After a pretty mediocre performance at the Peterson Ridge Rumble about a month ago I was determined to come away with a better performance at the Mac Forest 50k. My training went really well leading into this weekend. I had a three week block of 80, 90, then 70 miles that left me feeling pretty good. I tried to run at much hills as possible with my best day being a 25 miler out at Smith Rock national park that included 7000 gain, roughly the same I would face at Mac.
Flash to start line. I found myself awaiting the start with my buddy Aaron Maxwell, both of us rocking yellow Fleet Feet Bend jerseys. I liked even the slightest feeling like we were on a “team”. Someday it would be great to be on a real team and race with other people for a common purpose. I think that would add a fun dynamic.
So there we were, I scanned the crowd, saw the Sunsweet Eugene runners Olmstead and Taylor, a few other decent guys I recognized, but no Max King who was on the ultra signup entry list. That instantly made things a bit more interesting. I knew that a win was a long shot even without Max, but him not being there definitely planted a seed that I would use the entire race.
The gun goes off and about 10 guys shoot out front and me and Aaron trot along at a decent pace, both Sunsweet guys behind us. I kept on telling myself that if they were behind me then I was probably going out a bit too hard. I thought the eventual winner was going to come from behind me and was definitely not in that little pack that went out hard. I really enjoyed those first couple super low key miles running with Aaron, joking around, easy pace, stress free. After a few miles though we hit a climb and Aaron slipped off the pace without a word, we parted company.
I tried to keep my pace and effort pretty conservative but I would get sucked into pissing contests here and there with the guys who went out hard but were coming back to me. I seemed to be climbing better than anyone else but then they would bomb the downhills and reel me back in. I may have pushed a little hard on a few climbs to gap some of those guys, entered into race mode a little prematurely, but whatever.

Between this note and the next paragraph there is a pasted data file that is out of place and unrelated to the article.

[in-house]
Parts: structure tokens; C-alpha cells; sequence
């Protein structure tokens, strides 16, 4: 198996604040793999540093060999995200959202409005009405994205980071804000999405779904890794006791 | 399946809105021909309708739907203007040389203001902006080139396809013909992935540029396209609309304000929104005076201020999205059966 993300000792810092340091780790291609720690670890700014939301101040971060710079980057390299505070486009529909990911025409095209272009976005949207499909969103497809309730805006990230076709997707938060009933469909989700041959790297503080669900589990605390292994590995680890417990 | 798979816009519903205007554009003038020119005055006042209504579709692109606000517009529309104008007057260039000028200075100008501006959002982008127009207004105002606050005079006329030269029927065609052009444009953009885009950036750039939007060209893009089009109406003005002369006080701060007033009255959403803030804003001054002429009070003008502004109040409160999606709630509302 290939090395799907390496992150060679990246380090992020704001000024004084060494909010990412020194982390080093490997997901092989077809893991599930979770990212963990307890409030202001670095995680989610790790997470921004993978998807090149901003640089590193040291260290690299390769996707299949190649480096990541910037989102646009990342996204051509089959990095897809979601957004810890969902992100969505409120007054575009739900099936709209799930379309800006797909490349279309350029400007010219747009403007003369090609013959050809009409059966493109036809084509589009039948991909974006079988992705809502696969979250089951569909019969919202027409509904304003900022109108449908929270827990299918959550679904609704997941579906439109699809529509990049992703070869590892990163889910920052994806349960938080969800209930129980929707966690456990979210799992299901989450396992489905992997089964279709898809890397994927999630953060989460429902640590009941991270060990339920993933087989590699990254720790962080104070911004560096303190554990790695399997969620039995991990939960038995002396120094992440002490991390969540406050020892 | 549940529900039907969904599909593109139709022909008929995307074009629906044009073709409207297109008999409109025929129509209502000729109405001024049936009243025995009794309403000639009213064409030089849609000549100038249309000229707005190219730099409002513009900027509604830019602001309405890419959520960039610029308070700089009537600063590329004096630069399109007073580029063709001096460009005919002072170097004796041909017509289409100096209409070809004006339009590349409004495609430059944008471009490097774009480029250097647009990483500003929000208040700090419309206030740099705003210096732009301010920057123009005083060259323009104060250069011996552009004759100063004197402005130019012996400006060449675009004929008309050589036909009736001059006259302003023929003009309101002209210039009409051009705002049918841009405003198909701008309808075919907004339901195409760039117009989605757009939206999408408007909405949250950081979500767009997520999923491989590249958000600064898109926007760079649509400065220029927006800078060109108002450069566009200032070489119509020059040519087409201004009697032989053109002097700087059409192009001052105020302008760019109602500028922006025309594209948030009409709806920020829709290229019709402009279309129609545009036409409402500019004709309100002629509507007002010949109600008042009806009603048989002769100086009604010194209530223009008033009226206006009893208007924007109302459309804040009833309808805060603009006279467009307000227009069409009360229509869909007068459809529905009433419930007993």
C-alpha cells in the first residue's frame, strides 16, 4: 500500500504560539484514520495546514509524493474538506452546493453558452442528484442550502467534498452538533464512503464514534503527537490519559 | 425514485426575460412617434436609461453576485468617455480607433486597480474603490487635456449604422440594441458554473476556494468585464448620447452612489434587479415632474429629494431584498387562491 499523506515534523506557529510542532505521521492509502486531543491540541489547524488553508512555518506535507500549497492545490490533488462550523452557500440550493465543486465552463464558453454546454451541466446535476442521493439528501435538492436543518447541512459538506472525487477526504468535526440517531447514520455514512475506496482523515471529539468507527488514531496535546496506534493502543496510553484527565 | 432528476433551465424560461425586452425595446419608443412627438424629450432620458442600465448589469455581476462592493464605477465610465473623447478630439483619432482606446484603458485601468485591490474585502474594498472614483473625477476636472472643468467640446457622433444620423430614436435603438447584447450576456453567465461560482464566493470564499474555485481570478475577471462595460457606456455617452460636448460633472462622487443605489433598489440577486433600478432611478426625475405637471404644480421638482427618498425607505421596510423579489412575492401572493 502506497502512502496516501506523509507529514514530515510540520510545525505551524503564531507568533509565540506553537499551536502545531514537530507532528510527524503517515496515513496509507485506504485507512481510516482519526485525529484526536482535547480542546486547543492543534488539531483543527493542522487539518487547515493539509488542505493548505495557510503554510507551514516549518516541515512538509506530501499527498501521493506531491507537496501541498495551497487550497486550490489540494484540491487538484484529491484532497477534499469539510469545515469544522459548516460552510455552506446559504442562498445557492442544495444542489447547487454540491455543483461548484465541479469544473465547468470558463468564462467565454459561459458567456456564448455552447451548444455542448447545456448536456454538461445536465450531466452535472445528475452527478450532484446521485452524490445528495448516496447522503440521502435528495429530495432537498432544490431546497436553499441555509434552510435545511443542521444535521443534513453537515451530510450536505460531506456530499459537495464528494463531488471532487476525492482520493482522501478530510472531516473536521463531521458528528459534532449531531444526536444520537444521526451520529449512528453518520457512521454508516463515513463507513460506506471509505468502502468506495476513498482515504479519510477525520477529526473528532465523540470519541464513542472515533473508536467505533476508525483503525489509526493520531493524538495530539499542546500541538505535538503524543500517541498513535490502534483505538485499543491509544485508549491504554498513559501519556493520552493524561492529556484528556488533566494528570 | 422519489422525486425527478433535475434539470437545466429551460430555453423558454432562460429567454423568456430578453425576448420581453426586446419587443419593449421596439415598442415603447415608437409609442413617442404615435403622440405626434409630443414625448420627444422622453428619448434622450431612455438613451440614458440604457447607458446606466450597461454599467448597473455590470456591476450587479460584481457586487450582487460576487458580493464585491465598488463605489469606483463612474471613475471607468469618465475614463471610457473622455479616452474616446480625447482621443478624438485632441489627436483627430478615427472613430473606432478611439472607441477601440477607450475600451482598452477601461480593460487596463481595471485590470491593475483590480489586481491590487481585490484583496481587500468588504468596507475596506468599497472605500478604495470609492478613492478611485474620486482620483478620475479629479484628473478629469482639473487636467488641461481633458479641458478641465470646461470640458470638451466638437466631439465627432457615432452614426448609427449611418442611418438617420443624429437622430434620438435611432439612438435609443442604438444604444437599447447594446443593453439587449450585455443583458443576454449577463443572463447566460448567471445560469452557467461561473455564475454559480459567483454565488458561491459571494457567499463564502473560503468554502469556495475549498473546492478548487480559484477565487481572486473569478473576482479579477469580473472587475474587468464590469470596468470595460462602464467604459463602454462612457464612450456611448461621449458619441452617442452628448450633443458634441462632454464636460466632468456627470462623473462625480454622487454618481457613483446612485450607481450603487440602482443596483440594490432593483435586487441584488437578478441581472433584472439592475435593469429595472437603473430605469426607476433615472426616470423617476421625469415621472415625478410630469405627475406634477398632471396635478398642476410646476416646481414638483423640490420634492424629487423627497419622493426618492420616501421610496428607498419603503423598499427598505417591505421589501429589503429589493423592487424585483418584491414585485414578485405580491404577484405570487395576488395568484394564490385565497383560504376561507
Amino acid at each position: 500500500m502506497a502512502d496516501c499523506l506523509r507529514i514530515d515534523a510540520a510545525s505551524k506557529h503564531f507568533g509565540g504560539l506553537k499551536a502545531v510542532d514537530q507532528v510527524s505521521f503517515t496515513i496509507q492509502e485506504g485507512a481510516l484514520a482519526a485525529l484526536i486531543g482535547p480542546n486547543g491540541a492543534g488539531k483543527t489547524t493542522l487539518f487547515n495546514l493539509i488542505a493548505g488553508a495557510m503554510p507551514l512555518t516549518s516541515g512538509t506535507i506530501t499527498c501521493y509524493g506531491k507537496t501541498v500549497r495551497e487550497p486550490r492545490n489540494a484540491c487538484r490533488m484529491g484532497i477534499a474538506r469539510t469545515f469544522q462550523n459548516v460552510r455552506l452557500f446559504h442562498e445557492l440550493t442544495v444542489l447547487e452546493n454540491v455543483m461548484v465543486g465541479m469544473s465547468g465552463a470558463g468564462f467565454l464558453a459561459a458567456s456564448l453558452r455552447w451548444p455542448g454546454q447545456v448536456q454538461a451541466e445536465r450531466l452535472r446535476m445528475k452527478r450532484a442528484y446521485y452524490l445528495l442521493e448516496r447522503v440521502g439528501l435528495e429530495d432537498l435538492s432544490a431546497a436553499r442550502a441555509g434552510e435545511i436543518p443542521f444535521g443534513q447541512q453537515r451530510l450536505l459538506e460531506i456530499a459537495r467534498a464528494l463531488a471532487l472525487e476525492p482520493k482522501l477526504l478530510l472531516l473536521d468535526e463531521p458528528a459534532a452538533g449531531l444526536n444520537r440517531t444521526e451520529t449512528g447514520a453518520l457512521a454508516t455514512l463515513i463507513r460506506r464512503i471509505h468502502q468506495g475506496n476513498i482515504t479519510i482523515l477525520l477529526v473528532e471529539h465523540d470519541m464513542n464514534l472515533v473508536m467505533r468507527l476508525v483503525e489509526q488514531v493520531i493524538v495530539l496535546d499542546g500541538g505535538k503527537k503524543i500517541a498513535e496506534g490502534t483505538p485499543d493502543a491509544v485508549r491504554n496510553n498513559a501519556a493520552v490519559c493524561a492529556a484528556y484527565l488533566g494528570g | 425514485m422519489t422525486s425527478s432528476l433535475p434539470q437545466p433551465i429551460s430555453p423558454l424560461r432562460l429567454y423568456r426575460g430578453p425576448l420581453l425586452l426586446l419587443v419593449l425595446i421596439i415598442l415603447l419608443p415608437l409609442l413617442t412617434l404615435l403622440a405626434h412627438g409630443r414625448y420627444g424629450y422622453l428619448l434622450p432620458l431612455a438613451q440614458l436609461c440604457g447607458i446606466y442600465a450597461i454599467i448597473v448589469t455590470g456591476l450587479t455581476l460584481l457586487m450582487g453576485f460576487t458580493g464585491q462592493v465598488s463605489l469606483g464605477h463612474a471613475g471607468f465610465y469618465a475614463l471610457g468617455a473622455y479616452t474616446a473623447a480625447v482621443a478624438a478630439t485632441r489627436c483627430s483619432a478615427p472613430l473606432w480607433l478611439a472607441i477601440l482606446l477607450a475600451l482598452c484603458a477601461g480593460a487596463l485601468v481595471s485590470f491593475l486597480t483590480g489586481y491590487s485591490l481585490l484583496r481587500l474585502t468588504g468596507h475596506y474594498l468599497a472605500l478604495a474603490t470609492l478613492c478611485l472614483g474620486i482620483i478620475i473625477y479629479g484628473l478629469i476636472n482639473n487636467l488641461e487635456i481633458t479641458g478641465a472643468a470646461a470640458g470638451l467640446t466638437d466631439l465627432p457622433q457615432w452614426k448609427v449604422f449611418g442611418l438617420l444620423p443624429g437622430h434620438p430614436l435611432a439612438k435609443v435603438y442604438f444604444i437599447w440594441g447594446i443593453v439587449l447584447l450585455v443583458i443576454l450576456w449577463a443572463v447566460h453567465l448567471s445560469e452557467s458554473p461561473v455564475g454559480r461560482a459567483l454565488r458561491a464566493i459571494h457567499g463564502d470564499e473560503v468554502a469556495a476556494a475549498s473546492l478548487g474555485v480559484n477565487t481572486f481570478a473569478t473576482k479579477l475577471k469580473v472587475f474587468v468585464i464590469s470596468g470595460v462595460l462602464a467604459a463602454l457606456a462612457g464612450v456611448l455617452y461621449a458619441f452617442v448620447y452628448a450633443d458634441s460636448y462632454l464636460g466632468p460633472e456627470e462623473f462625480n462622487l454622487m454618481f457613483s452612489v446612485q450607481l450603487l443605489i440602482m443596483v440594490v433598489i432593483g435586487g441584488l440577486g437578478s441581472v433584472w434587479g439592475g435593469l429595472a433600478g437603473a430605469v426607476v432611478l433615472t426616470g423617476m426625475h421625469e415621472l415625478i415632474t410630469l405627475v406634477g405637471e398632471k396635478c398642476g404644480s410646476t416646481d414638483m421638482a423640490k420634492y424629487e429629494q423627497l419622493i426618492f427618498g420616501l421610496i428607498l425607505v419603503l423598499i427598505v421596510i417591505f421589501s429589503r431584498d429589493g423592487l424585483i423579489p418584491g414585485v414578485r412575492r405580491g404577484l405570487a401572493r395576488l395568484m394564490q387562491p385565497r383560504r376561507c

I continued to feel pretty good but was definitely getting my humility checked on the climbs. This was a certified challenging course. Constantly up and down, the single track hills were very hard, the dirt road ascents looked tough on the elevation profile but were way more mellow than I had expected.
The race really took off when I passed Neil Olsen around mile 16 on a steep singletrack uphill. Just about a minute later we came out on the dirt road climb that peaked out at the top of Dimple Hill. Neil quickly closed the gap on me on this gradual climb and actually passed me, pushing me along. It was interesting how he could run SO tough on the gradual climbs and the descents but then l could gain so much time on him on the steep uphill singletrack stuff. I could instantly hear his breathing labor while I seemed to maintain the same speed with little change in effort on these climbs. I hope this is because I am developing into a good climber!
To add to these little exchanges with Neil, a guy who I later found out was Nick Triolo, came into view up ahead in 1st place. This was my first little adrenaline rush thinking I could potentially get the win. I felt like I could handle Neil, the leader was coming back to me and my only real fear at that point was that I still had a half marathon of trail left to hold off some really tough 100 miler runners in Olmstead and Taylor.